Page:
Communicating Methods, Results, and Intentions in Empirical Research.
Jessica Hullman.
http://steveharoz.com/publications/vis2016-panel/improve-empirical-research.html

Jessica is doing some of the most interesting type of work in visualization. Her blend of core statistical concept and visualization is very much needed and one of the most interesting recent trend in vis: how to use vis to communicate statistics better and, at the same time, how to use statistics to do better vis research. In her short talk Jessica raised a number of important points on how we communicate research, not only to others but also to ourselves, and how we can introduce practices that may reduce the chances we are fooling ourselves. The world of experimental research and statistics is changing very fast and we are witnessing a wave of great self-criticism and reform. While this is true for science in general, the world of visualization research is also very receptive to what is happening and Jessica is one of the few vis people who is helping us make sense of it.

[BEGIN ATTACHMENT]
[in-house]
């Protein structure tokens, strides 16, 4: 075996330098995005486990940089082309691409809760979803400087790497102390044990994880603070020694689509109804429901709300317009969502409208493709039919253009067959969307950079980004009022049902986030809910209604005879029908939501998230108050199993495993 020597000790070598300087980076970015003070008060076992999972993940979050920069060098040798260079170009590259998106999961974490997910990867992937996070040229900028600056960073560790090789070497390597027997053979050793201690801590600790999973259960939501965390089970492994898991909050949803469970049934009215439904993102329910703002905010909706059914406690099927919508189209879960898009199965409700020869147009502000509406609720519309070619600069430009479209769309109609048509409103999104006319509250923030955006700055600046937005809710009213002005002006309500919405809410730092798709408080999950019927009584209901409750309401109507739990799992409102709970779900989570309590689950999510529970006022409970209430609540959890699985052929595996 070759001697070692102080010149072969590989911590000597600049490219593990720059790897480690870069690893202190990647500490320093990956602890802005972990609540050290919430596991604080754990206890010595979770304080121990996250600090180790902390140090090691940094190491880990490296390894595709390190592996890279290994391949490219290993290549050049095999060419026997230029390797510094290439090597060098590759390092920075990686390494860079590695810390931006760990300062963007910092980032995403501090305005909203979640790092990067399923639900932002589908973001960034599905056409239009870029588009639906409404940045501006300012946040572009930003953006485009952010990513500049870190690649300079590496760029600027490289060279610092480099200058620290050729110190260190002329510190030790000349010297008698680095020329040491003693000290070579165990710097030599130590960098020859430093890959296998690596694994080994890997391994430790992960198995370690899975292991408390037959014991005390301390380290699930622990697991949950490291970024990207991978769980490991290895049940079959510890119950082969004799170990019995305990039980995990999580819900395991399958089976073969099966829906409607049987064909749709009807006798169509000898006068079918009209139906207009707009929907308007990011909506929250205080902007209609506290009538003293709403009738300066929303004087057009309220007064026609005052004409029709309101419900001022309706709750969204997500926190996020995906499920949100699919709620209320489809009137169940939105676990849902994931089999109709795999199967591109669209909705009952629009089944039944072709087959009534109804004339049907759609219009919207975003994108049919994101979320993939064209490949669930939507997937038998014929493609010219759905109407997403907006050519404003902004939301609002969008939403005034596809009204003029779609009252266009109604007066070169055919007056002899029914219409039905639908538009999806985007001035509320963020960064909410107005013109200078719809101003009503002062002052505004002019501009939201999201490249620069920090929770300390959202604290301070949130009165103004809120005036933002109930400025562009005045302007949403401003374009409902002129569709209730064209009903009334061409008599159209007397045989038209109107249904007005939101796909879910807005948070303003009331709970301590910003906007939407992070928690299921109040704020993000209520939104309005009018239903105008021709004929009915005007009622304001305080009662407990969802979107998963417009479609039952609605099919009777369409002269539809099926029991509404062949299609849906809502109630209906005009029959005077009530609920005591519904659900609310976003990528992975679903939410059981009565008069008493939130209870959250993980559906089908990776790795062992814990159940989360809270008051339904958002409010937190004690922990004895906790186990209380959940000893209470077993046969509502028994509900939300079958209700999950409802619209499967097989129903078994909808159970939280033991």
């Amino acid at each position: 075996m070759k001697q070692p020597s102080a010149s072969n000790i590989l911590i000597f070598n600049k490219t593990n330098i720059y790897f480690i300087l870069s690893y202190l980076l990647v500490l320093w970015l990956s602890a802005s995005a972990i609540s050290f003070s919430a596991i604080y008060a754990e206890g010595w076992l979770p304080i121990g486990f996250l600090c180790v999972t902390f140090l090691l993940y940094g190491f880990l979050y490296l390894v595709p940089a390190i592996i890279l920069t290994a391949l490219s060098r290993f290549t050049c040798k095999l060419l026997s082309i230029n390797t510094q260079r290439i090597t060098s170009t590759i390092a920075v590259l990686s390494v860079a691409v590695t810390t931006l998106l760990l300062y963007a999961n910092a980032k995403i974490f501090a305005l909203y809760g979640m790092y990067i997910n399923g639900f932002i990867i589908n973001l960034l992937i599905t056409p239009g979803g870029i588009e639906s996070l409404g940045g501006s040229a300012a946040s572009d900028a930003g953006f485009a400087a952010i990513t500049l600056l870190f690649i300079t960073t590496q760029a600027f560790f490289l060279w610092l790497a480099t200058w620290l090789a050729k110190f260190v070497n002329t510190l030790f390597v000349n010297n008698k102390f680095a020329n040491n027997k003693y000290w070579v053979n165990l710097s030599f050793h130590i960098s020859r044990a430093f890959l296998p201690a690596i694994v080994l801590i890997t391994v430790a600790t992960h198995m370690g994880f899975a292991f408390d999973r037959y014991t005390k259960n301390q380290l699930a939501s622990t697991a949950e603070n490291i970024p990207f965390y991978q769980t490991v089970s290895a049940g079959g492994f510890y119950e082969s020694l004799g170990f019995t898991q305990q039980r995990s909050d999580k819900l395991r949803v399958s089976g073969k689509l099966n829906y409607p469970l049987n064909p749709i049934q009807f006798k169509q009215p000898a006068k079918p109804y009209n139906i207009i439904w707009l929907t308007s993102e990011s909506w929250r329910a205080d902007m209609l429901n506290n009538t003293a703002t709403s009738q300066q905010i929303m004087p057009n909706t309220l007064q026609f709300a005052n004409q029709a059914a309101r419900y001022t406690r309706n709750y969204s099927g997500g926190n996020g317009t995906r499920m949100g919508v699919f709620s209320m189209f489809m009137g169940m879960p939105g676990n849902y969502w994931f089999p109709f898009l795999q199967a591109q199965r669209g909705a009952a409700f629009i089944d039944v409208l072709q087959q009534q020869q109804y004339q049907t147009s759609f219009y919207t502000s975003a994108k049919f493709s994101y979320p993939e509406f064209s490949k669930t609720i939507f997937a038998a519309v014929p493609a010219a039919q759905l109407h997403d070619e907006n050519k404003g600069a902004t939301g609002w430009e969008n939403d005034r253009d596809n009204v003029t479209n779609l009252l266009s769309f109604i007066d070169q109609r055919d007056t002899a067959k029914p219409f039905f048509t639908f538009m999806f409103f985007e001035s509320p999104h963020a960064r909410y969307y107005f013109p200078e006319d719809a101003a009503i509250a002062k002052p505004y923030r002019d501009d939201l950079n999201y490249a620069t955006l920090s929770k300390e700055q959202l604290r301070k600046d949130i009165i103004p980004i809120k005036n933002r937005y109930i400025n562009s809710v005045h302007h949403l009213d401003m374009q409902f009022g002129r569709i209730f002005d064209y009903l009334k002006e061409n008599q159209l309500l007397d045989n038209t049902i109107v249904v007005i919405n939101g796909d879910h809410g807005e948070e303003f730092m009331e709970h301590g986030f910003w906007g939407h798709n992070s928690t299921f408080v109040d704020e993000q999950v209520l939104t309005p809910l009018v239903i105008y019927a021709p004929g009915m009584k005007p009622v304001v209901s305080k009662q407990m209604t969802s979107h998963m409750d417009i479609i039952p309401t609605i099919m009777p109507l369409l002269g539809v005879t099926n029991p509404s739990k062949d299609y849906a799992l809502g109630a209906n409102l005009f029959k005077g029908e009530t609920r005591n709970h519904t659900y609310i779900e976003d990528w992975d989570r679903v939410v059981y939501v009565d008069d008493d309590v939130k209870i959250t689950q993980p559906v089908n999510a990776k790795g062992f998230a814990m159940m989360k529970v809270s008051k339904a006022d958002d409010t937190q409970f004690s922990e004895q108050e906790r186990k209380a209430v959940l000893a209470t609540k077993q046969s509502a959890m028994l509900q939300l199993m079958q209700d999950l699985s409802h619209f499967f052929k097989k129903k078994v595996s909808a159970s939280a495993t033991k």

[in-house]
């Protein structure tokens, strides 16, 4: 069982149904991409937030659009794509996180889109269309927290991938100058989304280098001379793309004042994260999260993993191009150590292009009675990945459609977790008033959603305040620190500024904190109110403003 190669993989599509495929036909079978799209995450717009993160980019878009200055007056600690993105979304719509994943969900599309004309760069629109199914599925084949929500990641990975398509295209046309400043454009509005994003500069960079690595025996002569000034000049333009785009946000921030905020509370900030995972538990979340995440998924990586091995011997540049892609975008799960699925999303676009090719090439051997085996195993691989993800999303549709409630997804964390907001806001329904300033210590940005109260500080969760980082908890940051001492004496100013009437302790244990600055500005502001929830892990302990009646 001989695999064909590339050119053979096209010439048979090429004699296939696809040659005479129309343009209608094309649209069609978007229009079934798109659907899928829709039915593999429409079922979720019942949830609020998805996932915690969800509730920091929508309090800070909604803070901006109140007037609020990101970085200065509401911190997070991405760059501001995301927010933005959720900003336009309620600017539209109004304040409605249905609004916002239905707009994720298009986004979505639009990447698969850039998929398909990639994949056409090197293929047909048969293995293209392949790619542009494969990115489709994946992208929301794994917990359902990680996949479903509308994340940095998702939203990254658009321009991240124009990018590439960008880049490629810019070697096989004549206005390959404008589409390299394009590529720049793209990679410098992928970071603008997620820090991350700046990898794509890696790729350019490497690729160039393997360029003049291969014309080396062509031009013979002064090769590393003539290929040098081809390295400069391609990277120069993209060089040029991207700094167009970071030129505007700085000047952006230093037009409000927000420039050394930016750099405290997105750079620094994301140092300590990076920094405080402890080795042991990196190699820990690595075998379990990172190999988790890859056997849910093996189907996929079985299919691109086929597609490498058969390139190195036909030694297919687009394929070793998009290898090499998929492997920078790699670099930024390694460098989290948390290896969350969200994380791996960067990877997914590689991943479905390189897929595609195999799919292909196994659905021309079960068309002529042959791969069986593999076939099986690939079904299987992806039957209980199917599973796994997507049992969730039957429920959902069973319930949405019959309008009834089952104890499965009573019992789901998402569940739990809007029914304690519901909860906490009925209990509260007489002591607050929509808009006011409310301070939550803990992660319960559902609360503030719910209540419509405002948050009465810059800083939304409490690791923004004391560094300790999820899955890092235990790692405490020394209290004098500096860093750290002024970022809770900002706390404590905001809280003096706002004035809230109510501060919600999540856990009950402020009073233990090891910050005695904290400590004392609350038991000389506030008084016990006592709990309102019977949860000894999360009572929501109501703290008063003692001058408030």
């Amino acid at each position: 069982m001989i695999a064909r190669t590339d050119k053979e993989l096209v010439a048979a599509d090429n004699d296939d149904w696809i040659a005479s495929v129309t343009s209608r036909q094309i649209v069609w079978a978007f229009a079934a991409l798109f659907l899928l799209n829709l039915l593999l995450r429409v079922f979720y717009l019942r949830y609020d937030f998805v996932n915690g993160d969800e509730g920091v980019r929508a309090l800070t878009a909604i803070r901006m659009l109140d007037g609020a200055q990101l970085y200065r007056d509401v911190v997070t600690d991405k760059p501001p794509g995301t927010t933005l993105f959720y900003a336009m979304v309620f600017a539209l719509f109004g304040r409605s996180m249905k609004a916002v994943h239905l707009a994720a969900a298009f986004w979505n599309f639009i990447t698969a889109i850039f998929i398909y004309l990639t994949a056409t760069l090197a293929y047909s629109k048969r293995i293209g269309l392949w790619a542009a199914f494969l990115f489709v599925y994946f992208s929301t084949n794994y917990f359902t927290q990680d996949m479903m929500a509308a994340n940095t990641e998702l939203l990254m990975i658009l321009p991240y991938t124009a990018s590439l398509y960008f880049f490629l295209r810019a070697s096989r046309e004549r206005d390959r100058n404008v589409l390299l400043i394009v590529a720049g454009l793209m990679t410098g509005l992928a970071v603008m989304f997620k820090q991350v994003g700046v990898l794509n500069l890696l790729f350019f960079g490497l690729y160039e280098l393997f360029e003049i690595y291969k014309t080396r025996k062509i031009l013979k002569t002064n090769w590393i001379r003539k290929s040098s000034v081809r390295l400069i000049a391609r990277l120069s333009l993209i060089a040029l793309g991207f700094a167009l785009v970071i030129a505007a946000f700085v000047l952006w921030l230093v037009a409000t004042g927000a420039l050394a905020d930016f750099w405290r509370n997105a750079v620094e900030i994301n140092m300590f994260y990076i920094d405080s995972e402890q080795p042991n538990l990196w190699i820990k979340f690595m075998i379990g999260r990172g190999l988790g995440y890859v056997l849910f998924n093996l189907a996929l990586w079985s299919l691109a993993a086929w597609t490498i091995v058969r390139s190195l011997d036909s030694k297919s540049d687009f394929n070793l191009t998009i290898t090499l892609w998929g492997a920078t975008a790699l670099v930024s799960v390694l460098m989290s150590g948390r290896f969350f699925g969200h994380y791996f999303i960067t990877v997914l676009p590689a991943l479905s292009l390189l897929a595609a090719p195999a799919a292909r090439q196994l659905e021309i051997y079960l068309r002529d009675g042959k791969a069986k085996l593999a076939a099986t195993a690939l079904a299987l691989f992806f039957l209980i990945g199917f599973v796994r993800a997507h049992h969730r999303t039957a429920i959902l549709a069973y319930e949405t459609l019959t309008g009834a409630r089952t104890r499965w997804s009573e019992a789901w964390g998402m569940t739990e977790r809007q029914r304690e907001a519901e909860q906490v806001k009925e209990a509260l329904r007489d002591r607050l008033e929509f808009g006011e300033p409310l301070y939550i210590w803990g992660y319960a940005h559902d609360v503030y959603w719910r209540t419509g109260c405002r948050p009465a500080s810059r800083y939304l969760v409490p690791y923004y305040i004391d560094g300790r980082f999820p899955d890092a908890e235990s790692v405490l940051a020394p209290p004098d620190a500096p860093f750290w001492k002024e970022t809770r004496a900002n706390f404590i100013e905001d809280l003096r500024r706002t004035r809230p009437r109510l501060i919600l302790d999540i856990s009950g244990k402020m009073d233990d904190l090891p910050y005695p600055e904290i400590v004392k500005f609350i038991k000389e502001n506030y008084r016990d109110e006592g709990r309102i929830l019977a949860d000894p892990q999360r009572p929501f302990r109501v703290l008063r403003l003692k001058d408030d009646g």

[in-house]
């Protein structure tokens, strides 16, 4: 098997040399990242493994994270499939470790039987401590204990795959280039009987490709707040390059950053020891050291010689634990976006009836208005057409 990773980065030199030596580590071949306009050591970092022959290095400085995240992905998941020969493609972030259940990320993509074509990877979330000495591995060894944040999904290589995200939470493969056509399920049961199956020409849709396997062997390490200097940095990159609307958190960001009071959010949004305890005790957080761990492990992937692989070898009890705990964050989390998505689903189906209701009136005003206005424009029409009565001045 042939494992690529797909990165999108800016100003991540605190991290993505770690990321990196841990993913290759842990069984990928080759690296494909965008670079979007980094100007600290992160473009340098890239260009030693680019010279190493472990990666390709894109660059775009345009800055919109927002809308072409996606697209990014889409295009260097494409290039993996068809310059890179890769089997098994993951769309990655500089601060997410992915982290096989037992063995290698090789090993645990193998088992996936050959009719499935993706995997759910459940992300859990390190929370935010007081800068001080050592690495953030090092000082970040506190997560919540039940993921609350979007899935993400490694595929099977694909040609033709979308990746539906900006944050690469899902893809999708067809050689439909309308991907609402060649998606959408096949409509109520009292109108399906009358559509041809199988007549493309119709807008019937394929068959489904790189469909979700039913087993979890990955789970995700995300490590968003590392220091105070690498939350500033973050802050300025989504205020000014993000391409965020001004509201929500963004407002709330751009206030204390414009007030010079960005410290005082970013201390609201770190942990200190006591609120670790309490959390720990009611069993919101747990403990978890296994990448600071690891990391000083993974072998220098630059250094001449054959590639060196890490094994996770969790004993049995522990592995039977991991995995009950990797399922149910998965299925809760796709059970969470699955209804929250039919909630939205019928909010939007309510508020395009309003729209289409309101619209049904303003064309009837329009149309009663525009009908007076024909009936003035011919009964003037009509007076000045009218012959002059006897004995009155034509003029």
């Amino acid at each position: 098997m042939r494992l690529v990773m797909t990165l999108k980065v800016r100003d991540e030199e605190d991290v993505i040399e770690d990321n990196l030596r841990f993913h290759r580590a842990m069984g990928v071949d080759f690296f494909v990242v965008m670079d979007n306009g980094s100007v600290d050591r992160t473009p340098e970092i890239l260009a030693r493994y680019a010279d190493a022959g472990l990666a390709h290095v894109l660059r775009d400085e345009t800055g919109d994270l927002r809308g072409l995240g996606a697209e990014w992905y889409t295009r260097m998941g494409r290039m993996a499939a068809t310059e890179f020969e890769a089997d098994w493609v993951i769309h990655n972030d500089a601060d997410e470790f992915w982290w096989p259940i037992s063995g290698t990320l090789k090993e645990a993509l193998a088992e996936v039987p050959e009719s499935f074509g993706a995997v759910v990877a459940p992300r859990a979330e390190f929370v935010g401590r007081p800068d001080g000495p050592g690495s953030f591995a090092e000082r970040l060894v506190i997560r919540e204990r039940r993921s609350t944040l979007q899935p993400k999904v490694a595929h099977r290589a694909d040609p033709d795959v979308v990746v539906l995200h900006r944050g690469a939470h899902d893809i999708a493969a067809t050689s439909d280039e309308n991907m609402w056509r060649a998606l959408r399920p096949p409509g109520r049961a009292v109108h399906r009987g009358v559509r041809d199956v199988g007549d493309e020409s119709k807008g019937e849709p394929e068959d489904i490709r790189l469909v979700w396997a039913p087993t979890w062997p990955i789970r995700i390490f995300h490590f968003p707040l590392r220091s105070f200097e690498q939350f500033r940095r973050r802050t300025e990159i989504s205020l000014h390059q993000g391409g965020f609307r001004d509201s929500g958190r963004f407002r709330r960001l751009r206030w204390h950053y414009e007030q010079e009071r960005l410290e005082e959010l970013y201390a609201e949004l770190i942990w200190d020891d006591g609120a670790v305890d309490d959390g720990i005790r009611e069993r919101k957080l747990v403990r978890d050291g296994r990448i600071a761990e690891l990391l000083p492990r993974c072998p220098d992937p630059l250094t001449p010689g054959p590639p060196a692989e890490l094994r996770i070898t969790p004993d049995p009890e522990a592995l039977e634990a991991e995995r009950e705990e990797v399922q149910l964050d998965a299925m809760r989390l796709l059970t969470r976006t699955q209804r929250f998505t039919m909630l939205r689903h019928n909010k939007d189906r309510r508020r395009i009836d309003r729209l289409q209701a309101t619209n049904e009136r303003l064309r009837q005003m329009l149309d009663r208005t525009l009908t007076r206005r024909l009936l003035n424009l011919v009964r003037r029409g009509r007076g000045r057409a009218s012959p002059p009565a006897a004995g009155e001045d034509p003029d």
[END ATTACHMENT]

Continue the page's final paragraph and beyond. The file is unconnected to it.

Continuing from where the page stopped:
That’s all folks! I hope you’ll find these projects inspiring!

Book: Statistics as Principled Argument

stats-principledI just started reading Statistics as Principled Argument and I could not resist to start writing something about it because, simply stated, it’s awesome.

The reason why I am so excited is because this is probably the first stats book I found that focusses exclusively on the narrative and rhetorical side of statistics.